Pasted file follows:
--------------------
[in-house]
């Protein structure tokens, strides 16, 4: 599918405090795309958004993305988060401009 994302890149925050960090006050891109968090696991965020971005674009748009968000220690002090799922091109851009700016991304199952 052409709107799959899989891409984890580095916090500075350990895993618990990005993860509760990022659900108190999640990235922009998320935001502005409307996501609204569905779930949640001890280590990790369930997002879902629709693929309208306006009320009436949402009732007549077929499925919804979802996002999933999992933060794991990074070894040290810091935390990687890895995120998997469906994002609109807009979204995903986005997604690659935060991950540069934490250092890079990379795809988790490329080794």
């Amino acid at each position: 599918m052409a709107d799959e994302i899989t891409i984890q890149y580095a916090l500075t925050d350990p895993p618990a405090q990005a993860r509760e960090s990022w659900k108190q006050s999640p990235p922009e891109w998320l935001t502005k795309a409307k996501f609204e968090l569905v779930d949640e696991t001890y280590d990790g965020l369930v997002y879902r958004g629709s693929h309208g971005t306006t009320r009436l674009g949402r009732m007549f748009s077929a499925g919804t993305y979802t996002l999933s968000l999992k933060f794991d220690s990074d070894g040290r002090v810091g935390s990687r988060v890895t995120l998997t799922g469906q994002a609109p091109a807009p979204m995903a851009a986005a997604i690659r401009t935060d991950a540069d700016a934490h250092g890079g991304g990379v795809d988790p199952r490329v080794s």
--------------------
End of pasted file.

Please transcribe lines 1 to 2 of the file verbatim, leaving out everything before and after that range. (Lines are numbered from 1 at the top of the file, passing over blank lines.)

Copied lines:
[in-house]
């Protein structure tokens, strides 16, 4: 599918405090795309958004993305988060401009 994302890149925050960090006050891109968090696991965020971005674009748009968000220690002090799922091109851009700016991304199952 052409709107799959899989891409984890580095916090500075350990895993618990990005993860509760990022659900108190999640990235922009998320935001502005409307996501609204569905779930949640001890280590990790369930997002879902629709693929309208306006009320009436949402009732007549077929499925919804979802996002999933999992933060794991990074070894040290810091935390990687890895995120998997469906994002609109807009979204995903986005997604690659935060991950540069934490250092890079990379795809988790490329080794």